So, the post-2020 framework must have a much broader base of buy-in than just environment. Failing which, we will not change gear and our destruction of biodiversity will continue unabated.
Six, we need a paradigm shift to science-based targets. Engage with ministries of finance, with regulators, engage with national accounts, engage with infrastructure, agriculture and business so that these sectors can drive the solution.
But this will require a different approach. We need science-based targets for various sectors so that business, agriculture and infrastructure can measure their performance on a biodiversity scale of impact. Science-based targets for palm oil, soy, wheat, cattle, infrastructure, cities and municipalities. Targets that are ambitious, measurable, feasible and contain the quality of protection that we need.
Seven, so what solutions do we have:
- Our economic model has systematically under-valued and over-exploited ecosystems.
IPBES tells us the economic value of terrestrial nature’s contribution to people in the Americas is $ 24.3 trillion dollars, equal to the region’s gross domestic product. but that two-thirds of these are in decline. So what is the solution?
When our economic models and national accounts acknowledge the planetary boundaries, we can factor biodiversity into well-being and sustainability. This will drive us away from over-fishing and unsustainable land use, to market-based solutions that contribute to biodiversity conservation.
- Agriculture is working against nature, and itself, accounting for 70 percent of tropical deforestation and one-quarter of greenhouse gas emissions. So what is the solution?
By transforming our agri-food system, we can produce, distribute, consume and dispose of food in ways that optimize resource use, minimize greenhouse gas emissions, avoid harmful chemicals and arrest biodiversity loss. This requires political will; a private sector that adopts sustainable commodity supply chains; and consumers that see the value in diverse diets with higher plant-based content and reduced meat consumption.
- Our current competition with wildlife and wild spaces is having a devastating impact on wildlife populations which have declined on average, by 60 percent since 1970. So what is the solution?
From government to the boardroom, our focus must be on integrated land and water use planning. We need to link the private sector, governments and local communities in conservation-compatible investments that deliver sustainable economic and ecological benefits to countries, people and the environment.
- We cannot afford to lock-in trillions of dollars in infrastructure investments that destroy the foundations of nature. So what is the solution?
We have a real opportunity to do things differently when we consider the massive ongoing and anticipated growth in infrastructure. Investments in nature’s infrastructure as the first choice of infrastructure for resilience, coupled with smart design of buildings, resilient cities and infrastructure, can reduce emissions and resource use, and reduce impacts on biodiversity.
- Land degradation drives poverty, biodiversity loss and reduces resilience to climate change. So what is the solution?
Landscape restoration will bring obvious climate, biodiversity and livelihood benefits. Here we are greatly helped by the UN Decade on Ecosystem Restoration, The Bonn Challenge and the commitments to restore at least 350 million hectares of degraded landscapes by 2030. And our structures need to be geared towards subsidies and incentives that reward restoration and sustainable resource use.
Eight, we need an Anders Celsius for biodiversity. A bit of a dream really, but entirely doable. And I know my colleagues in IUCN are working on this. I doubt that Anders Celsius when he sat in Sweden in the 1700s and designed the Celsius scale; when he thought about water freezing being 0 and water boiling being 100, — at that time, he did not imagine that his scale would be used to measure climate change. And that the 1.5 degree heating would be cast as a ceiling and a goal.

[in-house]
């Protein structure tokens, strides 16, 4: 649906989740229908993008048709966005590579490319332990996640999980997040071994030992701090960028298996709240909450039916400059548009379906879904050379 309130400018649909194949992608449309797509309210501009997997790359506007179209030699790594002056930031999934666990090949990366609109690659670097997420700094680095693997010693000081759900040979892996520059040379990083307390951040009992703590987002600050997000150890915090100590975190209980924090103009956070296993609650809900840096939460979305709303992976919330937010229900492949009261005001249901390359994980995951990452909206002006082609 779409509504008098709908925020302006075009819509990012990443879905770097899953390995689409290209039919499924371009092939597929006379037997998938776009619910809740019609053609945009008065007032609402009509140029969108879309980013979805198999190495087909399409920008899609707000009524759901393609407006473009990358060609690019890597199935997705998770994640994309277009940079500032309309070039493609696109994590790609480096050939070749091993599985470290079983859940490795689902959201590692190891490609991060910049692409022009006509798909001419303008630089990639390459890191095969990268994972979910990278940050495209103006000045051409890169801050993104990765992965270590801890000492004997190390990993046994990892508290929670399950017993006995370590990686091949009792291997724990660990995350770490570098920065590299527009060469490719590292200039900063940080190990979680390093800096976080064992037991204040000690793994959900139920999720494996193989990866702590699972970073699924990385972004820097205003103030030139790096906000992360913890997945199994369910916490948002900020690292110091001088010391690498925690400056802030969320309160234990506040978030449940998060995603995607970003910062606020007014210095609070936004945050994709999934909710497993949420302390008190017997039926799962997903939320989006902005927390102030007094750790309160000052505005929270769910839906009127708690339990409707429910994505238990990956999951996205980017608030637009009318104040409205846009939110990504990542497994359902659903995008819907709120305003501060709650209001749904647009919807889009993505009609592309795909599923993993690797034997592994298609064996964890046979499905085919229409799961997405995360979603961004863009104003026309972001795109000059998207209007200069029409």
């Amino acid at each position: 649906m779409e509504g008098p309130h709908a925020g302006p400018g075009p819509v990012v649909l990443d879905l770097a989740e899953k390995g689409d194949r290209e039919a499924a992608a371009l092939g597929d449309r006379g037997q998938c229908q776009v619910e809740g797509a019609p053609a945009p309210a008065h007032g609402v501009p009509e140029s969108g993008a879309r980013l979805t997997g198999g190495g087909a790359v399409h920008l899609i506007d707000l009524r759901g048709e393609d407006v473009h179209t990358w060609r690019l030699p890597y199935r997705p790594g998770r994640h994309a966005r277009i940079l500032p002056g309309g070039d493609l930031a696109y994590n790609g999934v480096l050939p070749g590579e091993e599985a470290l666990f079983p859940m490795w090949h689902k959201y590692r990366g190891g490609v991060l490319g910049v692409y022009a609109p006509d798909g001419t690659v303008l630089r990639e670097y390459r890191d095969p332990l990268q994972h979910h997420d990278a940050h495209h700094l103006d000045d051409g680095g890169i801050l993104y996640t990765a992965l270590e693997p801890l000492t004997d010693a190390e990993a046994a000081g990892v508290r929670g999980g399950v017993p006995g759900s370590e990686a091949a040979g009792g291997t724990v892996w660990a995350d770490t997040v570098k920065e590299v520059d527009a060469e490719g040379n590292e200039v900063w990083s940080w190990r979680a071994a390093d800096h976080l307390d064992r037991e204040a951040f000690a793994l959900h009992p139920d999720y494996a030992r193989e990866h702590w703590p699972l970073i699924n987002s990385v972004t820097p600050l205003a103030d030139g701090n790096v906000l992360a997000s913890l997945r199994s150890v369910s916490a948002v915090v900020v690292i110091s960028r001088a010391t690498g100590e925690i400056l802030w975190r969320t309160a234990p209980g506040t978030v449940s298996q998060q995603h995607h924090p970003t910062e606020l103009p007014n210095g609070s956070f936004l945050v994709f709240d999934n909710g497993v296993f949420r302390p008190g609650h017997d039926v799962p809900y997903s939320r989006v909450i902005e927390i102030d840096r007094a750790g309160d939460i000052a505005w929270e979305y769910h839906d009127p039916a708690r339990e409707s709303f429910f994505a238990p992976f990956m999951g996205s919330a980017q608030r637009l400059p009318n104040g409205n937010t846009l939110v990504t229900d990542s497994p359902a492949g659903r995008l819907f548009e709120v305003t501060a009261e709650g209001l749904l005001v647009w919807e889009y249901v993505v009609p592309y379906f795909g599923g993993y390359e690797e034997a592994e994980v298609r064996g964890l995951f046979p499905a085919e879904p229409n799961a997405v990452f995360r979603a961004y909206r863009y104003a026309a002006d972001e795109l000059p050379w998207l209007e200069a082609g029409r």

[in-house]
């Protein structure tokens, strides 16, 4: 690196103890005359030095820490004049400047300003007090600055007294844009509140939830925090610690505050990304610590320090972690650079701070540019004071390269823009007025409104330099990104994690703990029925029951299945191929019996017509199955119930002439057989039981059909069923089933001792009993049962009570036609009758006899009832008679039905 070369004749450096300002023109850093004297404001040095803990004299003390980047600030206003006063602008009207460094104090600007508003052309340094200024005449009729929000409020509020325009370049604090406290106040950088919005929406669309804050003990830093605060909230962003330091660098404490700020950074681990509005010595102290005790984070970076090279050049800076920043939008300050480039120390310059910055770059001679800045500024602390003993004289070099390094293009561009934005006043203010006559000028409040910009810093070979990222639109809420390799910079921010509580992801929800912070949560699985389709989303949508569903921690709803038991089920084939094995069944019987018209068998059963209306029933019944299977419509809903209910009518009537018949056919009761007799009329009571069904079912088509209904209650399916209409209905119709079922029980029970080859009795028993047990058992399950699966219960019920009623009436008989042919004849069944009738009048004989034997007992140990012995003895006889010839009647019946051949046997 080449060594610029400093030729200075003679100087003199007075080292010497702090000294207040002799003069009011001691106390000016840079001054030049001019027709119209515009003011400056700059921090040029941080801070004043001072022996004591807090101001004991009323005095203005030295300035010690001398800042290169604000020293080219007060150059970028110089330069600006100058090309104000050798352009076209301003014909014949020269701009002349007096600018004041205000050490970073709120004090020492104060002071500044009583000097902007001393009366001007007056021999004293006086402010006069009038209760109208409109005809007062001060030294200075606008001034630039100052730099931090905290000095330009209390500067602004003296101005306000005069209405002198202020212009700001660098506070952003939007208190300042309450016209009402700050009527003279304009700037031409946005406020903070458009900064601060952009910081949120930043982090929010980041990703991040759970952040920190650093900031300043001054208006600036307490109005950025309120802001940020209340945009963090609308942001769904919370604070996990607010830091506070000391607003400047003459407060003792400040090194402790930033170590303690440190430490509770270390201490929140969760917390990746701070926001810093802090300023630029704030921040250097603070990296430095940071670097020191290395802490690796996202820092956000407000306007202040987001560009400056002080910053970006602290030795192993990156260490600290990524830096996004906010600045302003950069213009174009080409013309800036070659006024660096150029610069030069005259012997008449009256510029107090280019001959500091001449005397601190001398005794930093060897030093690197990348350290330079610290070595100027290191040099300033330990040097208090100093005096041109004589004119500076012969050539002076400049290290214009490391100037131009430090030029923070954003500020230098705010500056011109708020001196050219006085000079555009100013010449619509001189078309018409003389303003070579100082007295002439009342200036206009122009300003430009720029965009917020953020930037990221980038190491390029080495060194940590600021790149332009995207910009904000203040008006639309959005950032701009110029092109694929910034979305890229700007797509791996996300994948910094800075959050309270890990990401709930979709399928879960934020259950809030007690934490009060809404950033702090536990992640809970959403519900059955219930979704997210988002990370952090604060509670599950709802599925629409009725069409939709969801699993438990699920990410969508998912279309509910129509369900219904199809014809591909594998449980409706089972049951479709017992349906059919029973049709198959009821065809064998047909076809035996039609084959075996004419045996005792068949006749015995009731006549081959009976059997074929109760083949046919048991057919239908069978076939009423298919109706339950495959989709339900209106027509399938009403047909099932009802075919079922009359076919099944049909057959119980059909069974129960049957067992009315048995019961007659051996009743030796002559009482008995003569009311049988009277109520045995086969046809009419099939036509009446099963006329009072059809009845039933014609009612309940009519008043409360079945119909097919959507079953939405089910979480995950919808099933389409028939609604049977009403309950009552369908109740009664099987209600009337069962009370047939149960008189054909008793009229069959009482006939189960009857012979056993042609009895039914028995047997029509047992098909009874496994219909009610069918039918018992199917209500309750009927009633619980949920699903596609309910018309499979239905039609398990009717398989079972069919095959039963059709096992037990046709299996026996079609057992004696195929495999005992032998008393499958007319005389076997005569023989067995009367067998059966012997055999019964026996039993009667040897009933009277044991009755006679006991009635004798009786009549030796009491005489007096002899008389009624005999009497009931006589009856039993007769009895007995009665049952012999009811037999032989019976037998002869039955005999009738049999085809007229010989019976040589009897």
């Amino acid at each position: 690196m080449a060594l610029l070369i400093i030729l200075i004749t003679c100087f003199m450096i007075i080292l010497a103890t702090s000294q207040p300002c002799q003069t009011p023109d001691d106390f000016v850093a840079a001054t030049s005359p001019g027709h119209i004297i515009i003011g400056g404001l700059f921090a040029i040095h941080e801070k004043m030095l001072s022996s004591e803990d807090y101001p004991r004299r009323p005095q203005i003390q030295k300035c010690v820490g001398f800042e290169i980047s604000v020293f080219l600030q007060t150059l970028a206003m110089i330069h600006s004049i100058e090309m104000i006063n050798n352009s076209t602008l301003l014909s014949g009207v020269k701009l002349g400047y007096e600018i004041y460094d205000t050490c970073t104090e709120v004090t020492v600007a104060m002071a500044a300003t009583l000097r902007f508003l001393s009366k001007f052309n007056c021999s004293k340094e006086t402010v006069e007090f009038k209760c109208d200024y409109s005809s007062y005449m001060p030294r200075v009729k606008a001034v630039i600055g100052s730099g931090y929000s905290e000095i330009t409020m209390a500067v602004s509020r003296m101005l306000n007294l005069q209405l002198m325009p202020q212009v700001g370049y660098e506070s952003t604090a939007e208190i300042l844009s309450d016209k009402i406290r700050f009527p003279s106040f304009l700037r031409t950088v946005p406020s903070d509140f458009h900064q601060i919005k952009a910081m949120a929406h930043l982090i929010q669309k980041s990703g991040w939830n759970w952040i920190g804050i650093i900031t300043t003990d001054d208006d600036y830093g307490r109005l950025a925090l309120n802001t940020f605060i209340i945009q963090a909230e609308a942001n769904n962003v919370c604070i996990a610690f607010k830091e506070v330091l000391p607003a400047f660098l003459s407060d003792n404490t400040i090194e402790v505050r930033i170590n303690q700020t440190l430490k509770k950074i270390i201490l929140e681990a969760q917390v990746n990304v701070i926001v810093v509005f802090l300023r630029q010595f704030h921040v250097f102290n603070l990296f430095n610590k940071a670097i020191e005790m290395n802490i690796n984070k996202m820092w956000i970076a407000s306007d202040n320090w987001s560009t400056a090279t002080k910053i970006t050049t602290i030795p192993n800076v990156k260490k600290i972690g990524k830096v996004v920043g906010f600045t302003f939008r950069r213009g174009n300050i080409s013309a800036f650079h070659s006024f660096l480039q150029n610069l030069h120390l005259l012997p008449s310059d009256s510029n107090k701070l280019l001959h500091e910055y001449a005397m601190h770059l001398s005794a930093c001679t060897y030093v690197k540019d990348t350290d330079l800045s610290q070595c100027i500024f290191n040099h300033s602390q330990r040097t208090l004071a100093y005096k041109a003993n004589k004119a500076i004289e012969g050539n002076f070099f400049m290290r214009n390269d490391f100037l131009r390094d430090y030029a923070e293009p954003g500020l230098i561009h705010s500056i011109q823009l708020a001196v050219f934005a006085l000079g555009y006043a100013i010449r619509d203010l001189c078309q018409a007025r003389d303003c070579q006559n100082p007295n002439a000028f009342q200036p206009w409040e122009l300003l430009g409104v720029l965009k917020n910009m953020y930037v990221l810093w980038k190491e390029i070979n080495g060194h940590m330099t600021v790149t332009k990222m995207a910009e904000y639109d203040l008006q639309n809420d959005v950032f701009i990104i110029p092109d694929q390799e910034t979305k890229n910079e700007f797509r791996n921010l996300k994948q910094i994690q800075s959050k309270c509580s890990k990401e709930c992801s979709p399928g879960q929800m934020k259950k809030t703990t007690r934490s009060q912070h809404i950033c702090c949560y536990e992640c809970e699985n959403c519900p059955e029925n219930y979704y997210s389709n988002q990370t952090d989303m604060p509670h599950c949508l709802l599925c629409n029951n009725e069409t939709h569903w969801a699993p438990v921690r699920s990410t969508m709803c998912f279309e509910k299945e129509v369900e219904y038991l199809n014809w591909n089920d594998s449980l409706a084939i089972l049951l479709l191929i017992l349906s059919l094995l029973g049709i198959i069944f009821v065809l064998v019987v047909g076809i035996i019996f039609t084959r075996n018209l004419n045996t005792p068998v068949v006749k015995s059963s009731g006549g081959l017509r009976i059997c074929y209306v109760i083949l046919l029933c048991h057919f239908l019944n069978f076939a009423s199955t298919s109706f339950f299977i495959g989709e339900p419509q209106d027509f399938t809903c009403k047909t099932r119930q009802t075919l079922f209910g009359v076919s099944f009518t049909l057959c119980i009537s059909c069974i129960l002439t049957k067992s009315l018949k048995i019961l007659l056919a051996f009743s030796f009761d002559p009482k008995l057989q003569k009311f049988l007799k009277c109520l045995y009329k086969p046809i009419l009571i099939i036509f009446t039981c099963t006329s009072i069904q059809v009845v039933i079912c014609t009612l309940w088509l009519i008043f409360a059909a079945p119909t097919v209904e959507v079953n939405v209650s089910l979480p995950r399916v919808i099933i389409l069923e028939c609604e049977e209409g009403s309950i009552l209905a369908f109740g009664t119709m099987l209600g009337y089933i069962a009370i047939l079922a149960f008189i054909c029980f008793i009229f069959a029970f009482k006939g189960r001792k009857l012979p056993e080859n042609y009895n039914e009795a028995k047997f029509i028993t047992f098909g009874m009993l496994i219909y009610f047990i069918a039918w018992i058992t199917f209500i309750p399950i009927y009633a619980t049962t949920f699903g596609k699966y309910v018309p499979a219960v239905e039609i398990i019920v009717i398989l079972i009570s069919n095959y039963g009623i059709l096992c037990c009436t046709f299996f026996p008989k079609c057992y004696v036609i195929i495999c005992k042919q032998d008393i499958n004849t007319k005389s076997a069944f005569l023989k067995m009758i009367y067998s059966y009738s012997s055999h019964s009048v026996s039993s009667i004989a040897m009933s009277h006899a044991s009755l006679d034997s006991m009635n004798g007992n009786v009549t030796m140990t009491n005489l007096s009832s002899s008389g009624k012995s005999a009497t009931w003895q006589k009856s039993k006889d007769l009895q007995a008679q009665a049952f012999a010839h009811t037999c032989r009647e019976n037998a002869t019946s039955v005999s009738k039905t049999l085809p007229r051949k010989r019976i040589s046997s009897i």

So I call out to the scientific community, to be the Anders Celsius for biodiversity. To innovate and come up with a scale that provides us with an “Apex target”, our 1.5 degrees. Now such a scale may not “walk in to the negotiations”, but to me that does not really matter. Because eventually it will. And it will walk in to the public conscience. It will walk in to the voting booth. Into the boardrooms, in to investors choices and into finance and banking. If we had a scale — say a composite scale that combined species diversity, genetic diversity and ecosystem diversity — and if someone plotted our global performance as well as countries’ performance on this scale; if someone assessed their performance and watched that we were — as a planet — operating within the safe operating space for biodiversity. If all of this happened, I am sure that someone would quickly come up with a “gap report”, which would measure our performance and thereby shine a light on those countries and sectors that need to stretch; as well as on those countries who were “importing the biodiversity crisis” due to their importation of biodiversity negative products, such as unsustainable meat farmed on tropical forest land or unsustainable palm oil products. So this is my challenge to the science community: Define the scale; set the measure; simplify your message and you will allow the public to follow and understand, to vote and to lobby for biodiversity conservation.
Excellencies, ladies and gentlemen
In 2020, world leaders will meet in China to agree on a new set of commitments to conserve nature, reset the relationship between people and planet, and achieve the sustainable development goals.
The UN Secretary-General has reminded us that we cannot negotiate with nature, but we can negotiate on behalf of nature. This is what we are doing with the post-2020 biodiversity framework for the Convention on Biological Diversity.
There are no shortcuts to positive biodiversity outcomes. Political will, synergy across sectors, targets and agreements and supporting national capacities will be critical ingredients of our success.
And when we reduce the biodiversity footprint of critical sectors, we will demonstrate how backing nature is a powerful solution to the climate challenge.
We will conserve biodiversity and ensure the sustainability of the planet.
We will ensure sustainable, green livelihoods for people and reduce poverty.
We will address climate change.
We will meet the Sustainable Development Goals.
We must get the framework right and then focus on delivering towards our common vision of living in harmony with nature.
Only by doing so can we ensure a future for nature, and for all the benefits it brings to people everywhere. And then we really will have a new deal for nature.
By Inger Andersen, Executive Director of the UN Environment Programme